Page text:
There have been five further Covid-related deaths reported by the Department of Health today (Monday).
All of these occurred in the last 24 hours – according to the official dashboard – which has the overall total now at 1,129.
There has been no further deaths in the Armagh, Banbridge and Craigavon borough, where the total number of lives lost remains 113. There has been no additional deaths in the Newry, Mourne and Down district, where the total still stands at 72. A total of 95 people have died in the Mid Ulster region, which is the same as yesterday.
There were a further 419 cases reported in that timeframe, with 51 in Armagh, Banbridge and Craigavon and a further 47 in Newry, Mourne and Down. There were 46 cases in Mid Ulster.
A total of 1,980 individuals were tested.
There are 429 people – up 22 – now in hospital as a result of the virus, 31 – up two – of whom are in intensive care units.
There are currently 18 – six more – ICU beds available in Northern Ireland.
Fifty-one patients are in Craigavon – six more than yesterday. To date, 634 patients have been discharged from the Co. Armagh hospital.
There are 14 – four more – Covid patients in Daisy Hill, with nine – no change – in Lurgan Hospital, while there are four – no change – in south Tyrone hospital.
The latest figures come as Dr Tom Black, the NI chairman of the British Medical Association, said the “logical decision” was to go into at least another four weeks of lockdown.
“I think it is certainly true that between now and the end of the month we will be announcing another lockdown, the question is when,” Dr Black told the BBC. “Do we do it proactively or do we wait until the figures are bad enough that we’ve no choice, I think that’s where we are at the moment.”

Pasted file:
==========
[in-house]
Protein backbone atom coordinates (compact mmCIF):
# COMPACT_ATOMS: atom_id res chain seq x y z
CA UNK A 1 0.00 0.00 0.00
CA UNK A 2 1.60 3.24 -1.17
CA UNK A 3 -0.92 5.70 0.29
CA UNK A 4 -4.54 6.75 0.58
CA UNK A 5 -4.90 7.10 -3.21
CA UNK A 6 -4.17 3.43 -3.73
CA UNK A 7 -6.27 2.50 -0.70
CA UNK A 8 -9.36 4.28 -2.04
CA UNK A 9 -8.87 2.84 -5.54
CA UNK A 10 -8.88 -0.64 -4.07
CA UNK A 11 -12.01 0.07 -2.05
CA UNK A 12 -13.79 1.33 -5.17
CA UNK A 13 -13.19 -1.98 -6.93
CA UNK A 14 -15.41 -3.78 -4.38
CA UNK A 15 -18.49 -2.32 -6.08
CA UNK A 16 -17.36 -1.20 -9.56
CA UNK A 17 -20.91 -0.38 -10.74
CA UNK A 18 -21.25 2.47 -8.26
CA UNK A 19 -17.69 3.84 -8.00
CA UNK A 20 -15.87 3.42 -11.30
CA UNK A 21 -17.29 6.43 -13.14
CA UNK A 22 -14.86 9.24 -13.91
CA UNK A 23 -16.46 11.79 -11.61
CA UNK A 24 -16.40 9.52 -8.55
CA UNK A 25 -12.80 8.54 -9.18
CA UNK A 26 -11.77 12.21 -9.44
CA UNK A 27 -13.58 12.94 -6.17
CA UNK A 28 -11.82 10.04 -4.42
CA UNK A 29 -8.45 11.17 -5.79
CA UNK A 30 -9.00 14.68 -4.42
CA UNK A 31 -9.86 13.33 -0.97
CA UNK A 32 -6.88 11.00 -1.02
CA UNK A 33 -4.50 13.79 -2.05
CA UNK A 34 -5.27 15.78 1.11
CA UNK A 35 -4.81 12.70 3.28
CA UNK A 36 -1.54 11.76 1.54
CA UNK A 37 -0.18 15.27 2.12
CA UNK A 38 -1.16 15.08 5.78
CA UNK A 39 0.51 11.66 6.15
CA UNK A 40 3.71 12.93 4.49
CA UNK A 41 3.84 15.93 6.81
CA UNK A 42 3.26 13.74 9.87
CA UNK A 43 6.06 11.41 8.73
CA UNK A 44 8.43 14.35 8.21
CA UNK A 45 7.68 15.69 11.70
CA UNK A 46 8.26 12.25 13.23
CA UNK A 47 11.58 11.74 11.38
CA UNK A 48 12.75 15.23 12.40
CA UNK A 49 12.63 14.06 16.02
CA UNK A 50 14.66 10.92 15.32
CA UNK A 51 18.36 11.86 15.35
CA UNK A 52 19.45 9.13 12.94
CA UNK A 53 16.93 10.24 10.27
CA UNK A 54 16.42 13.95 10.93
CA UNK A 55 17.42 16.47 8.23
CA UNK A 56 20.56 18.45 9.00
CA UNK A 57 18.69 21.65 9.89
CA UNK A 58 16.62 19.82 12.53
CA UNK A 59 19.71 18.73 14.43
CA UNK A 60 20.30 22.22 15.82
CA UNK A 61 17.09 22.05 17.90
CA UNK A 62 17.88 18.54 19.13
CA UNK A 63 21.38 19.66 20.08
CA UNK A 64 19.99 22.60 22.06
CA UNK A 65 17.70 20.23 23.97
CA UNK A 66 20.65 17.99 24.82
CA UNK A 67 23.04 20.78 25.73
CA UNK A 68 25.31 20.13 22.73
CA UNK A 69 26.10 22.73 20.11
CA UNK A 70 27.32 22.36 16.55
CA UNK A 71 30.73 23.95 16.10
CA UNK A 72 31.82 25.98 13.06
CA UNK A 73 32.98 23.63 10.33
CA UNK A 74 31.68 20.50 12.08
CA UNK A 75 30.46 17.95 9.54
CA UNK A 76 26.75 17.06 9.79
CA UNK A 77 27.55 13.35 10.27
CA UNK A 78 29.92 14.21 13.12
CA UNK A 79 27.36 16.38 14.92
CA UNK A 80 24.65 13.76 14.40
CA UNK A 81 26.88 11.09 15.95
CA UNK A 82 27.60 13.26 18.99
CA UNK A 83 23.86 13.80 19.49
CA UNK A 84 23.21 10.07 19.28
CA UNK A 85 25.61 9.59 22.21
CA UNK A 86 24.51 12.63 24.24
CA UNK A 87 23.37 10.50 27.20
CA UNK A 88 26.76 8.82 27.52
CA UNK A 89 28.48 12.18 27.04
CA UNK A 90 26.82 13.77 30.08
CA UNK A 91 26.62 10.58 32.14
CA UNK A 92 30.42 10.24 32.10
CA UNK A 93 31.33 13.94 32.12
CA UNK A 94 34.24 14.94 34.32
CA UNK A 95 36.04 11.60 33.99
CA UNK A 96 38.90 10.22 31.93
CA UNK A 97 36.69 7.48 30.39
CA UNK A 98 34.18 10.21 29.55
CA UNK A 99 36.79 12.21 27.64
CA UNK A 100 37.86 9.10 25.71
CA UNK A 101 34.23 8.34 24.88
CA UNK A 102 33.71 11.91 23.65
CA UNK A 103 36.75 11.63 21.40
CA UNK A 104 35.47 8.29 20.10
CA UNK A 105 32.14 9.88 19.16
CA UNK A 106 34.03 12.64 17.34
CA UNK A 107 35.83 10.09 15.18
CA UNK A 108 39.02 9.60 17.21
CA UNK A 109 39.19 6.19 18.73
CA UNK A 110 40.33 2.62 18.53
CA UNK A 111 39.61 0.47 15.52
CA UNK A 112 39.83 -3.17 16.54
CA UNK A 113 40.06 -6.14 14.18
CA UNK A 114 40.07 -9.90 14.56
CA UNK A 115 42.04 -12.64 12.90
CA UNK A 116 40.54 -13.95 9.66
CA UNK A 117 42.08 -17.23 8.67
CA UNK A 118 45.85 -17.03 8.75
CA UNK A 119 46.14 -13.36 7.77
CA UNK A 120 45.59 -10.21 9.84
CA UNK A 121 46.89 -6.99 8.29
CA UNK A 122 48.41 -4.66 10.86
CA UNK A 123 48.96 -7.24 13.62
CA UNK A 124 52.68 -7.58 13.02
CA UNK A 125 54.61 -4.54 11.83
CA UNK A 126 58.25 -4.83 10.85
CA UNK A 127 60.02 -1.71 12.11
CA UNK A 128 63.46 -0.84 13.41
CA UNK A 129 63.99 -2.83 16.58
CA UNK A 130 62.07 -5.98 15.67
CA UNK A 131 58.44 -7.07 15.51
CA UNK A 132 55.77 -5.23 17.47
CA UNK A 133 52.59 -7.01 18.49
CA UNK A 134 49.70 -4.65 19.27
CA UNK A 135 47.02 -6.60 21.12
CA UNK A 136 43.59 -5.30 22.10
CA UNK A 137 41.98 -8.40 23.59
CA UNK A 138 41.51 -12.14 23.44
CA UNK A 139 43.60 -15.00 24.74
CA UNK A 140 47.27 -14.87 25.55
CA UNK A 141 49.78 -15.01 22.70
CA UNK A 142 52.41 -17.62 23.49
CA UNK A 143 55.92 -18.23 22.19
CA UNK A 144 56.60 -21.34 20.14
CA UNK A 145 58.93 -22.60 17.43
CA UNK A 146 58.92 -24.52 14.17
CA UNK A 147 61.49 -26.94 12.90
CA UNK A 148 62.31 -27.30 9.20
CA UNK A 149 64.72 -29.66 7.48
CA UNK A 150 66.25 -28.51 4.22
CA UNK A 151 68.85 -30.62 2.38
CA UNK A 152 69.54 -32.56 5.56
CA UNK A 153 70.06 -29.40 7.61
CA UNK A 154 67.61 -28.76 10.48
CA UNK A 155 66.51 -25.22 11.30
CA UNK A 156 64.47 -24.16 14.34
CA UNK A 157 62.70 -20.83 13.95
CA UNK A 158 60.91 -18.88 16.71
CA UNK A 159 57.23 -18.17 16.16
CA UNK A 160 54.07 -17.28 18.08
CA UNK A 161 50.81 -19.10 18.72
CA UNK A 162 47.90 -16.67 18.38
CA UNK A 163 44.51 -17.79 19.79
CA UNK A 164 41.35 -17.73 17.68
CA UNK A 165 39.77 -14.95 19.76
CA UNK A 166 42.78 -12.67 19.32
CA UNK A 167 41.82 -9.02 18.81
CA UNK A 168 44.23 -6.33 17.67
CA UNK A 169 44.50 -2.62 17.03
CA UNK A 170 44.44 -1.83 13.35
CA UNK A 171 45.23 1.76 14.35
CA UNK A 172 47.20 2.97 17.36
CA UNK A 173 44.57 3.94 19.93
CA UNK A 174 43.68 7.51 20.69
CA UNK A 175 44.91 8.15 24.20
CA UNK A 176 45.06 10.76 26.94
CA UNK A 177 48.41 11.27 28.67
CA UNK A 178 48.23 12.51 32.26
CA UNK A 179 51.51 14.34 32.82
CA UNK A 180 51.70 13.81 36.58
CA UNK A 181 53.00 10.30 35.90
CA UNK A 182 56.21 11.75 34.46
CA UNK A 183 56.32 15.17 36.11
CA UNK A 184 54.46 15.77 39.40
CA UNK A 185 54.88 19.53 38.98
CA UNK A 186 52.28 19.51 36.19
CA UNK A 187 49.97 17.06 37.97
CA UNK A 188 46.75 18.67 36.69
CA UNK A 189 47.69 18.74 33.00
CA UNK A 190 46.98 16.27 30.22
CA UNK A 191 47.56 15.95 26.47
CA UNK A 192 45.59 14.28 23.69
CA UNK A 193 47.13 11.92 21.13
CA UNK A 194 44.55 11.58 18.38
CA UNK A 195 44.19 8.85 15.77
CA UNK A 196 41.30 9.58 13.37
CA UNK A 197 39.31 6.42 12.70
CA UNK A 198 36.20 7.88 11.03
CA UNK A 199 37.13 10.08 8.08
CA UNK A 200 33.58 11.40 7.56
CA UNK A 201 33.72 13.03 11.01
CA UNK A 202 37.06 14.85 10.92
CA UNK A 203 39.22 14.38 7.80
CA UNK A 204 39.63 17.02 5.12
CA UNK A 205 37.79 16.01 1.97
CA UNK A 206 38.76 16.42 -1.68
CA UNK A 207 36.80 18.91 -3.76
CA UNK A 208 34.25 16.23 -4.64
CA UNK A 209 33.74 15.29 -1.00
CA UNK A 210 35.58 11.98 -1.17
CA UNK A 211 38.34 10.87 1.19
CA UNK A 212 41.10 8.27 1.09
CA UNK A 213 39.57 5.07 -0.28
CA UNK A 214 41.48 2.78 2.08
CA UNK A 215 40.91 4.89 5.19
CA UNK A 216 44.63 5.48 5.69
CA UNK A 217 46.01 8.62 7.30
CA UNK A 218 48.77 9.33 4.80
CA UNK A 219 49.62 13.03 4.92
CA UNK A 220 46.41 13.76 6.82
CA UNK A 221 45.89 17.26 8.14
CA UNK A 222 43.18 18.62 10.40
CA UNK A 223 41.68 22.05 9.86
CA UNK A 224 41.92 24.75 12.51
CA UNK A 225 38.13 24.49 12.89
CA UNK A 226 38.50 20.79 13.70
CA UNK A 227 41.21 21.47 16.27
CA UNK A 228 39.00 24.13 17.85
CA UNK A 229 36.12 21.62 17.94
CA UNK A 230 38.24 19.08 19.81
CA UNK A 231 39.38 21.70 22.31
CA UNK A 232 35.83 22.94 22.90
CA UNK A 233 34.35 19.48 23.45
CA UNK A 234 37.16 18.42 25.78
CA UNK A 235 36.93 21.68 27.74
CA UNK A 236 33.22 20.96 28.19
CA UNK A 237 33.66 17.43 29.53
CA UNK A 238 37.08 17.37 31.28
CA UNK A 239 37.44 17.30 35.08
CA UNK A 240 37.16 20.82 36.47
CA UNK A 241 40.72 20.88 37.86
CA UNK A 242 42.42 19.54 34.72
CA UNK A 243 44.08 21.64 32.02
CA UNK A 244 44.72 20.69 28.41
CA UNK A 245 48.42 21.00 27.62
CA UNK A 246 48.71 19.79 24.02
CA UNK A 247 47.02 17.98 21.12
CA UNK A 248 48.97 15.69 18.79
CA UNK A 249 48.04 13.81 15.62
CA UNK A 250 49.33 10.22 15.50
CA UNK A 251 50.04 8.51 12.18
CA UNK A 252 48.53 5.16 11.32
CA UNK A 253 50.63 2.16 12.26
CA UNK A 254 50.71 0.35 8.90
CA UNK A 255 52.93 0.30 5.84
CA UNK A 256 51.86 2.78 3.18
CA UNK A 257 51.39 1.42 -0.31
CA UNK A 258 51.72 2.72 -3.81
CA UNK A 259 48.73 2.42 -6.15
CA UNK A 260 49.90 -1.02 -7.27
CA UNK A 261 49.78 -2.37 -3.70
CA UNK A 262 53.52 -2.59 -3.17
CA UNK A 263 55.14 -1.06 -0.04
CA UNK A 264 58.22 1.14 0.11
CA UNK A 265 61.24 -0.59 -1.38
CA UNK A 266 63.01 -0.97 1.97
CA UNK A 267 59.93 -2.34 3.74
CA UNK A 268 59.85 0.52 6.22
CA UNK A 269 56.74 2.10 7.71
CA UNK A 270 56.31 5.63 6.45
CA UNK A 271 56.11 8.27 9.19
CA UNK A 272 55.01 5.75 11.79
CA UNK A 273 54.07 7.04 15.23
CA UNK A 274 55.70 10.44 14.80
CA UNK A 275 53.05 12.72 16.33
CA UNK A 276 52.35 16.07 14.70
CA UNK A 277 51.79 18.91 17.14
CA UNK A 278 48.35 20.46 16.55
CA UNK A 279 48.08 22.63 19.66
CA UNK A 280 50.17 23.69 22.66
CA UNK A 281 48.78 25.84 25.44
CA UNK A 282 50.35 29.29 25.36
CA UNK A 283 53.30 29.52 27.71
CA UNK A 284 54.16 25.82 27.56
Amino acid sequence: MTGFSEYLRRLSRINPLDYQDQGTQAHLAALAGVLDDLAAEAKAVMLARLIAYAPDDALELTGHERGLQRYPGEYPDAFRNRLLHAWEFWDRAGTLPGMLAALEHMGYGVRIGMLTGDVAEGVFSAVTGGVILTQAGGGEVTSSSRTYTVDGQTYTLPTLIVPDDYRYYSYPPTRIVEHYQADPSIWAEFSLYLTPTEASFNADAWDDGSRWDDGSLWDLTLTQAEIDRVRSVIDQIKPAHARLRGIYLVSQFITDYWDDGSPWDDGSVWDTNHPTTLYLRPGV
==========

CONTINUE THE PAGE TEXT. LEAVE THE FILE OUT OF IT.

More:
He added: “We have pragmatism, we have Christmas, we have politicians who want to be able to give Christmas to the public.
“There will be a balance there to be struck, between have we pushed our luck too far, do we need to step back and just bring in the lockdown that we would bring in at any other time of the year?
Health Minister Robin Swann warned restrictions are “inevitable” after Christmas.
Elsewhere, Minister Swann has visited Holywell hospital to meet staff and show his appreciation to all Mental Health workforce in Northern Ireland.
Minister Swann said: “This pandemic has taken a massive physical toll on us all but it has also had a significant impact on emotional wellbeing and mental health among our community. That in turn has seen Mental Health teams working under significant strain. They have however responded magnificently and ensured that care and treatment have been available throughout the pandemic with minimum disruption.”
Mental Health services require a multi-disciplinary approach and consequently a wide variety of professionals are involved. These include doctors, nurses, social workers, psychologists, psychiatrists, counsellors, Allied Health Professionals, peer support, administrative and maintenance staff. There are also inpatient and community settings for care and treatment as well as those who work in the community and voluntary sector.
Minister Swann stated: “Although I am here in Holywell today I want to take this opportunity to extend my thanks to staff across all our Trusts the community and voluntary sector who work so diligently and selflessly to support those who have mental ill health.
“When I publish the 10 year mental health strategy next year it is important that it considers the voices of the workforce. This is a valuable opportunity for me to learn first-hand of their experiences.’’
During the course of his visit the Minister was able to meet with members of staff and visited a number of wards. He was also briefed on plans for the new Mental Health Facility at the hospital at the Antrim Area Hospital site which will provide 134 beds.
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